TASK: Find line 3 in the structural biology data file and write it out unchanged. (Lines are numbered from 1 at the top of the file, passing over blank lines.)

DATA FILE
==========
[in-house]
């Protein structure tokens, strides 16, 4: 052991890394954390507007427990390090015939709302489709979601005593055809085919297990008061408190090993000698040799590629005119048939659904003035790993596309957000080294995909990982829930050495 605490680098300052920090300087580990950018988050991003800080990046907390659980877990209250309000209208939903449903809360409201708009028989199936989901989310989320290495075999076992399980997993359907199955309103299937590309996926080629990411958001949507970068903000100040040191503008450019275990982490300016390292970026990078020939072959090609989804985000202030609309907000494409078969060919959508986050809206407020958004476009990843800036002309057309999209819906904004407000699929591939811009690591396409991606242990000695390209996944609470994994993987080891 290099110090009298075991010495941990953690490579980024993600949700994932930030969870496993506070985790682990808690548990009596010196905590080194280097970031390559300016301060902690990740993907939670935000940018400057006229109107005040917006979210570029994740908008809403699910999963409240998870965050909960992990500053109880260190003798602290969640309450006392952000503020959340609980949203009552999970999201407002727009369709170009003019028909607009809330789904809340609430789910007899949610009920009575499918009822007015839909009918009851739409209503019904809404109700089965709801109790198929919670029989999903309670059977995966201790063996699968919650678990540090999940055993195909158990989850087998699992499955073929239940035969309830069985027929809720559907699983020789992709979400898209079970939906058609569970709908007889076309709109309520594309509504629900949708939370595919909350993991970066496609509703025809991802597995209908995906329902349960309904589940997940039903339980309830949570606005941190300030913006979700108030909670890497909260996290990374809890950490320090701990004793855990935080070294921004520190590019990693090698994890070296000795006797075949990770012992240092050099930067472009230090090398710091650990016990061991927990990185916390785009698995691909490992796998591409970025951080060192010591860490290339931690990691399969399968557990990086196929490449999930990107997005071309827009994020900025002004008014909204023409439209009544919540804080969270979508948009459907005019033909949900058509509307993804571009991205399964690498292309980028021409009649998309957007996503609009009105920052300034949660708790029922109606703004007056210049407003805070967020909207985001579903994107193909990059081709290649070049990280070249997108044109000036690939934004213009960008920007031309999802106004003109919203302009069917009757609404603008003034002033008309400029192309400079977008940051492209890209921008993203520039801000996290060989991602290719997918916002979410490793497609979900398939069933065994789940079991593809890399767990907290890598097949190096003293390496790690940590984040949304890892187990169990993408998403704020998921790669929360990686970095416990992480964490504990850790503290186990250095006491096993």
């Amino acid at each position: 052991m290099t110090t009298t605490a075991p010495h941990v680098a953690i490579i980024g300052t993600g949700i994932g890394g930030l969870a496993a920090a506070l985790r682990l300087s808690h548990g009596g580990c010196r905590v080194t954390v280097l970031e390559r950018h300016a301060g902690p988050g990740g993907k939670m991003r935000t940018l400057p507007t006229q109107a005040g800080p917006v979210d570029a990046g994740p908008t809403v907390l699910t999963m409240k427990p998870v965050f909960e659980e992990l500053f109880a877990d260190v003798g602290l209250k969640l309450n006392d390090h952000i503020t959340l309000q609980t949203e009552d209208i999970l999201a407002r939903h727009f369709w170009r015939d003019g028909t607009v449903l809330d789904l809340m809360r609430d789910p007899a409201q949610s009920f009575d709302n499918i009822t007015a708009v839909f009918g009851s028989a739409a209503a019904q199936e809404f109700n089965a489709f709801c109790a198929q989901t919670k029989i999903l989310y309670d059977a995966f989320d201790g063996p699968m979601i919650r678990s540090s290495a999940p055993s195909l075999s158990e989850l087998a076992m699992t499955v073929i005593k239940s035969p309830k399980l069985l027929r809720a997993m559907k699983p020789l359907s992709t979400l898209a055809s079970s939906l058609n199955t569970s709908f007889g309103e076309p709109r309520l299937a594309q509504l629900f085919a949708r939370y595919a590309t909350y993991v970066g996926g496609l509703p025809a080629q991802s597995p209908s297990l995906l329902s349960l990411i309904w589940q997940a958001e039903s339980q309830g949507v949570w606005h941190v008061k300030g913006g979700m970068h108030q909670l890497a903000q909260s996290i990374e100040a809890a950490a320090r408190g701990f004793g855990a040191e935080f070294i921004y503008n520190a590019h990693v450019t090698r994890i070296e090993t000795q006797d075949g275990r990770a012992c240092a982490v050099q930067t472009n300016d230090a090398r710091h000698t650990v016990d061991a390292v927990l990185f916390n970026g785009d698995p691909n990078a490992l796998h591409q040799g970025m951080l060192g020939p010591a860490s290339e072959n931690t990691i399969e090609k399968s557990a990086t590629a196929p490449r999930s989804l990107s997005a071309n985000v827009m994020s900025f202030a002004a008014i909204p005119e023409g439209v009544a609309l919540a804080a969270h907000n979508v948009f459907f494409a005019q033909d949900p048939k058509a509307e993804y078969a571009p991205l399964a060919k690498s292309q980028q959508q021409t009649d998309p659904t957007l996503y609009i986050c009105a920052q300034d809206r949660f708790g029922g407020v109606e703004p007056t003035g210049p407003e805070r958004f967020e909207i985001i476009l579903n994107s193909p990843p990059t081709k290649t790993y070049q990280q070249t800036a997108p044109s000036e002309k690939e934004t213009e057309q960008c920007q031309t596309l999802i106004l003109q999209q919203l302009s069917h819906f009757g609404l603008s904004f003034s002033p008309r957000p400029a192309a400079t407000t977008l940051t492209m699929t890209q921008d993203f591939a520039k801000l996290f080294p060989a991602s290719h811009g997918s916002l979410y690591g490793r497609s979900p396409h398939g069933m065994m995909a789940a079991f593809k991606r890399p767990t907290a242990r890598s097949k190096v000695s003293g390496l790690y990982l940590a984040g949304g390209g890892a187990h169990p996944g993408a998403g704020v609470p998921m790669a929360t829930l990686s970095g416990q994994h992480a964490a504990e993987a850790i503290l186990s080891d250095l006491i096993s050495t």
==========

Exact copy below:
């Amino acid at each position: 052991m290099t110090t009298t605490a075991p010495h941990v680098a953690i490579i980024g300052t993600g949700i994932g890394g930030l969870a496993a920090a506070l985790r682990l300087s808690h548990g009596g580990c010196r905590v080194t954390v280097l970031e390559r950018h300016a301060g902690p988050g990740g993907k939670m991003r935000t940018l400057p507007t006229q109107a005040g800080p917006v979210d570029a990046g994740p908008t809403v907390l699910t999963m409240k427990p998870v965050f909960e659980e992990l500053f109880a877990d260190v003798g602290l209250k969640l309450n006392d390090h952000i503020t959340l309000q609980t949203e009552d209208i999970l999201a407002r939903h727009f369709w170009r015939d003019g028909t607009v449903l809330d789904l809340m809360r609430d789910p007899a409201q949610s009920f009575d709302n499918i009822t007015a708009v839909f009918g009851s028989a739409a209503a019904q199936e809404f109700n089965a489709f709801c109790a198929q989901t919670k029989i999903l989310y309670d059977a995966f989320d201790g063996p699968m979601i919650r678990s540090s290495a999940p055993s195909l075999s158990e989850l087998a076992m699992t499955v073929i005593k239940s035969p309830k399980l069985l027929r809720a997993m559907k699983p020789l359907s992709t979400l898209a055809s079970s939906l058609n199955t569970s709908f007889g309103e076309p709109r309520l299937a594309q509504l629900f085919a949708r939370y595919a590309t909350y993991v970066g996926g496609l509703p025809a080629q991802s597995p209908s297990l995906l329902s349960l990411i309904w589940q997940a958001e039903s339980q309830g949507v949570w606005h941190v008061k300030g913006g979700m970068h108030q909670l890497a903000q909260s996290i990374e100040a809890a950490a320090r408190g701990f004793g855990a040191e935080f070294i921004y503008n520190a590019h990693v450019t090698r994890i070296e090993t000795q006797d075949g275990r990770a012992c240092a982490v050099q930067t472009n300016d230090a090398r710091h000698t650990v016990d061991a390292v927990l990185f916390n970026g785009d698995p691909n990078a490992l796998h591409q040799g970025m951080l060192g020939p010591a860490s290339e072959n931690t990691i399969e090609k399968s557990a990086t590629a196929p490449r999930s989804l990107s997005a071309n985000v827009m994020s900025f202030a002004a008014i909204p005119e023409g439209v009544a609309l919540a804080a969270h907000n979508v948009f459907f494409a005019q033909d949900p048939k058509a509307e993804y078969a571009p991205l399964a060919k690498s292309q980028q959508q021409t009649d998309p659904t957007l996503y609009i986050c009105a920052q300034d809206r949660f708790g029922g407020v109606e703004p007056t003035g210049p407003e805070r958004f967020e909207i985001i476009l579903n994107s193909p990843p990059t081709k290649t790993y070049q990280q070249t800036a997108p044109s000036e002309k690939e934004t213009e057309q960008c920007q031309t596309l999802i106004l003109q999209q919203l302009s069917h819906f009757g609404l603008s904004f003034s002033p008309r957000p400029a192309a400079t407000t977008l940051t492209m699929t890209q921008d993203f591939a520039k801000l996290f080294p060989a991602s290719h811009g997918s916002l979410y690591g490793r497609s979900p396409h398939g069933m065994m995909a789940a079991f593809k991606r890399p767990t907290a242990r890598s097949k190096v000695s003293g390496l790690y990982l940590a984040g949304g390209g890892a187990h169990p996944g993408a998403g704020v609470p998921m790669a929360t829930l990686s970095g416990q994994h992480a964490a504990e993987a850790i503290l186990s080891d250095l006491i096993s050495t």